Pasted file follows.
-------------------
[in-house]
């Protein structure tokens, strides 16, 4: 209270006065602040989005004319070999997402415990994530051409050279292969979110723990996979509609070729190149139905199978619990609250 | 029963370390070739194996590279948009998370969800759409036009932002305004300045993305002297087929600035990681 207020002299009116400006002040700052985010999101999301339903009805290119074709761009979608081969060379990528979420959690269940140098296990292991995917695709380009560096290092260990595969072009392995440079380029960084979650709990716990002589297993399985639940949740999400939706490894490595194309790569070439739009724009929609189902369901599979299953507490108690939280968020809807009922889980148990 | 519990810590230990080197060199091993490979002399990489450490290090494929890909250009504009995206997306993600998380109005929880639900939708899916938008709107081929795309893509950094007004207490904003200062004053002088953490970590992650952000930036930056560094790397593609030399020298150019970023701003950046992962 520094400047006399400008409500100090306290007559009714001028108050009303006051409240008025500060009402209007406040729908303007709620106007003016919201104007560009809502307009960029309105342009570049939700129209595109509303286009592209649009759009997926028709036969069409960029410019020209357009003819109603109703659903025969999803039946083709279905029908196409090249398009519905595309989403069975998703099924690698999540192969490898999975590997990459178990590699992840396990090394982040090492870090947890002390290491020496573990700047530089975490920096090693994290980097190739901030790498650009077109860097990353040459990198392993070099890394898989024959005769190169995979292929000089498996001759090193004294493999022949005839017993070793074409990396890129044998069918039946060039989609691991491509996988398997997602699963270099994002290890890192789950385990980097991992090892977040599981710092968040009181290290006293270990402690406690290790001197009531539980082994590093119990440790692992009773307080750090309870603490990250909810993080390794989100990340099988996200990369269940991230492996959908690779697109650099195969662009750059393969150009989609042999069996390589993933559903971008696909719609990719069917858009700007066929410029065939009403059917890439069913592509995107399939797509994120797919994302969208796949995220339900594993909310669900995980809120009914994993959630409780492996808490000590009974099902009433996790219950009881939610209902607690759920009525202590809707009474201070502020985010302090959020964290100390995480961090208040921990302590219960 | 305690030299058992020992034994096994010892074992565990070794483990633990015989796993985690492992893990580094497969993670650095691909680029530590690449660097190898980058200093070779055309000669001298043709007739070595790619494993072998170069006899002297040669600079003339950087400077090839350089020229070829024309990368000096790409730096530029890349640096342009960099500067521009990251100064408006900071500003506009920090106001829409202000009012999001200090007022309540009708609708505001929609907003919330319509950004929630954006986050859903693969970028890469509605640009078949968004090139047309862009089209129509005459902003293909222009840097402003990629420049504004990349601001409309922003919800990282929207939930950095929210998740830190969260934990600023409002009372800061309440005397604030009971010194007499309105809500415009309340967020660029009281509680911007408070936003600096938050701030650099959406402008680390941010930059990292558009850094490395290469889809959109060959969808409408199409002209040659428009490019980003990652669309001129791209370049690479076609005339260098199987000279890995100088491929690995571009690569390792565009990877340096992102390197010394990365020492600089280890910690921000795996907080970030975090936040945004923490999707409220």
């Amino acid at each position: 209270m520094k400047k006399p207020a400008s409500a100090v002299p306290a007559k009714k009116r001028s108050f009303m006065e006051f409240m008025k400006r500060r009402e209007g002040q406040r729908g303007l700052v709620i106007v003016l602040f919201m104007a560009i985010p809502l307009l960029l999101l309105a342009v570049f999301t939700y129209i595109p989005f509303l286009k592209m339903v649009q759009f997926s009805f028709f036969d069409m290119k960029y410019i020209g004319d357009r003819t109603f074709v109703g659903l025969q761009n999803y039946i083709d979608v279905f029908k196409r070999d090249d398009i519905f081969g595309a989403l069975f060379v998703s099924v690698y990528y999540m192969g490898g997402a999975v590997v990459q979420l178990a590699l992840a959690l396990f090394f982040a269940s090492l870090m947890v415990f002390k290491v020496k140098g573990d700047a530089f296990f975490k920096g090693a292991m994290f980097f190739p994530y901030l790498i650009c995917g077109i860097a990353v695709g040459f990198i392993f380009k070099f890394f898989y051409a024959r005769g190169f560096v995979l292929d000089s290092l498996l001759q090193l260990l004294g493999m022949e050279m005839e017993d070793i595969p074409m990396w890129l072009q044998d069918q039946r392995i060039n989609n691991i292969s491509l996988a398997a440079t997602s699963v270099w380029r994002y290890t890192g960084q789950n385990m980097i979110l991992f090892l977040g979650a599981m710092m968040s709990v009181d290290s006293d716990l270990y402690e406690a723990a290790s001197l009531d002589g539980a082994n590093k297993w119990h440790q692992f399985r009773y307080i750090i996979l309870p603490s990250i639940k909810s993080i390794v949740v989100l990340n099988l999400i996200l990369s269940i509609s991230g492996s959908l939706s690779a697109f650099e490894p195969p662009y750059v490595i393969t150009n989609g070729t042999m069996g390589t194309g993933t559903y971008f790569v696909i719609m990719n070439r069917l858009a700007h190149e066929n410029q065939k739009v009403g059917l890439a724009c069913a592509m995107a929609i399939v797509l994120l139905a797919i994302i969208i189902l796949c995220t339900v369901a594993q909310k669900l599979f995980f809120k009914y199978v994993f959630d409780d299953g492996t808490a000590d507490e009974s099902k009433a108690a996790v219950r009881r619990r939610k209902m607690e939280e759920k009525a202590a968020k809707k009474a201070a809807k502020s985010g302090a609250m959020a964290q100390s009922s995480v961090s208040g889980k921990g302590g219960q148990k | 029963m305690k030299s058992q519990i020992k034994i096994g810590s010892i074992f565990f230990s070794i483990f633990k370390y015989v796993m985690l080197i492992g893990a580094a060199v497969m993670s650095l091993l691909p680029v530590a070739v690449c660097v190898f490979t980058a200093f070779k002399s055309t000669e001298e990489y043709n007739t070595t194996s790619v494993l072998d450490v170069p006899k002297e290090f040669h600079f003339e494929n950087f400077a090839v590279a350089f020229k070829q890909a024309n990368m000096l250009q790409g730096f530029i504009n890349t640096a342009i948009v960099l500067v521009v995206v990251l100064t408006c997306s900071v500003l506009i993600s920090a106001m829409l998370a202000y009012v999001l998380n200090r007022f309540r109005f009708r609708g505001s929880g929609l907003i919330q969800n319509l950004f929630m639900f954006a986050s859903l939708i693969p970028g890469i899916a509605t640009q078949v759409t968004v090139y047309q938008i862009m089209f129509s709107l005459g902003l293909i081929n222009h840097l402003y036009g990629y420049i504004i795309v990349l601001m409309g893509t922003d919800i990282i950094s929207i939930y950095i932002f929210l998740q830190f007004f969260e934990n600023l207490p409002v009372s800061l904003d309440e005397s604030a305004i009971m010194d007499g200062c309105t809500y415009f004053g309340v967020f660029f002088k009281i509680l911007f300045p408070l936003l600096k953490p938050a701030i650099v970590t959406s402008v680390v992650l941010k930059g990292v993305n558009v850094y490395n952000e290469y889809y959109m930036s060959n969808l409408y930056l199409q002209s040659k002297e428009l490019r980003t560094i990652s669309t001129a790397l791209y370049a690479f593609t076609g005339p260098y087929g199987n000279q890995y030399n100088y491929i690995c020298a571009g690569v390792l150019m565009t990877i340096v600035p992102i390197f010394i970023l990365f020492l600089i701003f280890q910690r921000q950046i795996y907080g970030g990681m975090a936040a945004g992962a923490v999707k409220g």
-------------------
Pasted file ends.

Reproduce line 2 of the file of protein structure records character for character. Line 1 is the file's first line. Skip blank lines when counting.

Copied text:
């Protein structure tokens, strides 16, 4: 209270006065602040989005004319070999997402415990994530051409050279292969979110723990996979509609070729190149139905199978619990609250 | 029963370390070739194996590279948009998370969800759409036009932002305004300045993305002297087929600035990681 207020002299009116400006002040700052985010999101999301339903009805290119074709761009979608081969060379990528979420959690269940140098296990292991995917695709380009560096290092260990595969072009392995440079380029960084979650709990716990002589297993399985639940949740999400939706490894490595194309790569070439739009724009929609189902369901599979299953507490108690939280968020809807009922889980148990 | 519990810590230990080197060199091993490979002399990489450490290090494929890909250009504009995206997306993600998380109005929880639900939708899916938008709107081929795309893509950094007004207490904003200062004053002088953490970590992650952000930036930056560094790397593609030399020298150019970023701003950046992962 520094400047006399400008409500100090306290007559009714001028108050009303006051409240008025500060009402209007406040729908303007709620106007003016919201104007560009809502307009960029309105342009570049939700129209595109509303286009592209649009759009997926028709036969069409960029410019020209357009003819109603109703659903025969999803039946083709279905029908196409090249398009519905595309989403069975998703099924690698999540192969490898999975590997990459178990590699992840396990090394982040090492870090947890002390290491020496573990700047530089975490920096090693994290980097190739901030790498650009077109860097990353040459990198392993070099890394898989024959005769190169995979292929000089498996001759090193004294493999022949005839017993070793074409990396890129044998069918039946060039989609691991491509996988398997997602699963270099994002290890890192789950385990980097991992090892977040599981710092968040009181290290006293270990402690406690290790001197009531539980082994590093119990440790692992009773307080750090309870603490990250909810993080390794989100990340099988996200990369269940991230492996959908690779697109650099195969662009750059393969150009989609042999069996390589993933559903971008696909719609990719069917858009700007066929410029065939009403059917890439069913592509995107399939797509994120797919994302969208796949995220339900594993909310669900995980809120009914994993959630409780492996808490000590009974099902009433996790219950009881939610209902607690759920009525202590809707009474201070502020985010302090959020964290100390995480961090208040921990302590219960 | 305690030299058992020992034994096994010892074992565990070794483990633990015989796993985690492992893990580094497969993670650095691909680029530590690449660097190898980058200093070779055309000669001298043709007739070595790619494993072998170069006899002297040669600079003339950087400077090839350089020229070829024309990368000096790409730096530029890349640096342009960099500067521009990251100064408006900071500003506009920090106001829409202000009012999001200090007022309540009708609708505001929609907003919330319509950004929630954006986050859903693969970028890469509605640009078949968004090139047309862009089209129509005459902003293909222009840097402003990629420049504004990349601001409309922003919800990282929207939930950095929210998740830190969260934990600023409002009372800061309440005397604030009971010194007499309105809500415009309340967020660029009281509680911007408070936003600096938050701030650099959406402008680390941010930059990292558009850094490395290469889809959109060959969808409408199409002209040659428009490019980003990652669309001129791209370049690479076609005339260098199987000279890995100088491929690995571009690569390792565009990877340096992102390197010394990365020492600089280890910690921000795996907080970030975090936040945004923490999707409220």